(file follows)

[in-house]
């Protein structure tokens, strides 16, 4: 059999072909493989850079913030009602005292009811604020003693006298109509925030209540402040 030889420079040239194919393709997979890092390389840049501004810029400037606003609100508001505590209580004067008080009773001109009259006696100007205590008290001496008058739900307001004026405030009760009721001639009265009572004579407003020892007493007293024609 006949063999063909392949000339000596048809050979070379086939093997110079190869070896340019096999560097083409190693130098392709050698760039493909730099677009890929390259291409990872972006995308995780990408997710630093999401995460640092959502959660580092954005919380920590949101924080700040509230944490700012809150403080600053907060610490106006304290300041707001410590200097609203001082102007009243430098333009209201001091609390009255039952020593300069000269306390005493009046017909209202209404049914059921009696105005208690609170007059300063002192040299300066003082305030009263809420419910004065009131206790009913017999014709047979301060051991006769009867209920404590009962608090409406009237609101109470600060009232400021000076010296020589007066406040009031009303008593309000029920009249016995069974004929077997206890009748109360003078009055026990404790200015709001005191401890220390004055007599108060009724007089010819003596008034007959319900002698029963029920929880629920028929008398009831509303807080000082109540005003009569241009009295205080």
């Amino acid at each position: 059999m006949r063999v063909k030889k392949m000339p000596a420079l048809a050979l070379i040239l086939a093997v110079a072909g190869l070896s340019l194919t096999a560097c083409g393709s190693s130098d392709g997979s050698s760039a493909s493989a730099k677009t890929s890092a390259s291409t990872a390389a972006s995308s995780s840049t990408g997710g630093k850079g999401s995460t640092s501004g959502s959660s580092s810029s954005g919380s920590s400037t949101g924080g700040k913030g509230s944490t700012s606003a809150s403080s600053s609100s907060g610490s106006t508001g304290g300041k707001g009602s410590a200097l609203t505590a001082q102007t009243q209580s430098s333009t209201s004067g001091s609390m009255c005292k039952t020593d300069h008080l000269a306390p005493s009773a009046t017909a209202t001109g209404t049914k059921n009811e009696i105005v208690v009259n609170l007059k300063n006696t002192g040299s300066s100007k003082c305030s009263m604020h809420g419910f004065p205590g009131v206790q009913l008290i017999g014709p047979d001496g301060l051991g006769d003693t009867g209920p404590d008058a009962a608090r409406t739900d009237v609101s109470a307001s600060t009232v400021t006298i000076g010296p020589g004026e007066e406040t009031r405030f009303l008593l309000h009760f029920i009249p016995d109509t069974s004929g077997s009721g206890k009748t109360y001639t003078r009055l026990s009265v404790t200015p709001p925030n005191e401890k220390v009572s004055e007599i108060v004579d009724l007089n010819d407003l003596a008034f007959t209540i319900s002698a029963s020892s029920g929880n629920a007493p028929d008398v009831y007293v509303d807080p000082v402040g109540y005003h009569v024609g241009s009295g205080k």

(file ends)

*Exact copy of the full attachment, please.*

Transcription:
[in-house]
């Protein structure tokens, strides 16, 4: 059999072909493989850079913030009602005292009811604020003693006298109509925030209540402040 030889420079040239194919393709997979890092390389840049501004810029400037606003609100508001505590209580004067008080009773001109009259006696100007205590008290001496008058739900307001004026405030009760009721001639009265009572004579407003020892007493007293024609 006949063999063909392949000339000596048809050979070379086939093997110079190869070896340019096999560097083409190693130098392709050698760039493909730099677009890929390259291409990872972006995308995780990408997710630093999401995460640092959502959660580092954005919380920590949101924080700040509230944490700012809150403080600053907060610490106006304290300041707001410590200097609203001082102007009243430098333009209201001091609390009255039952020593300069000269306390005493009046017909209202209404049914059921009696105005208690609170007059300063002192040299300066003082305030009263809420419910004065009131206790009913017999014709047979301060051991006769009867209920404590009962608090409406009237609101109470600060009232400021000076010296020589007066406040009031009303008593309000029920009249016995069974004929077997206890009748109360003078009055026990404790200015709001005191401890220390004055007599108060009724007089010819003596008034007959319900002698029963029920929880629920028929008398009831509303807080000082109540005003009569241009009295205080």
């Amino acid at each position: 059999m006949r063999v063909k030889k392949m000339p000596a420079l048809a050979l070379i040239l086939a093997v110079a072909g190869l070896s340019l194919t096999a560097c083409g393709s190693s130098d392709g997979s050698s760039a493909s493989a730099k677009t890929s890092a390259s291409t990872a390389a972006s995308s995780s840049t990408g997710g630093k850079g999401s995460t640092s501004g959502s959660s580092s810029s954005g919380s920590s400037t949101g924080g700040k913030g509230s944490t700012s606003a809150s403080s600053s609100s907060g610490s106006t508001g304290g300041k707001g009602s410590a200097l609203t505590a001082q102007t009243q209580s430098s333009t209201s004067g001091s609390m009255c005292k039952t020593d300069h008080l000269a306390p005493s009773a009046t017909a209202t001109g209404t049914k059921n009811e009696i105005v208690v009259n609170l007059k300063n006696t002192g040299s300066s100007k003082c305030s009263m604020h809420g419910f004065p205590g009131v206790q009913l008290i017999g014709p047979d001496g301060l051991g006769d003693t009867g209920p404590d008058a009962a608090r409406t739900d009237v609101s109470a307001s600060t009232v400021t006298i000076g010296p020589g004026e007066e406040t009031r405030f009303l008593l309000h009760f029920i009249p016995d109509t069974s004929g077997s009721g206890k009748t109360y001639t003078r009055l026990s009265v404790t200015p709001p925030n005191e401890k220390v009572s004055e007599i108060v004579d009724l007089n010819d407003l003596a008034f007959t209540i319900s002698a029963s020892s029920g929880n629920a007493p028929d008398v009831y007293v509303d807080p000082v402040g109540y005003h009569v024609g241009s009295g205080k």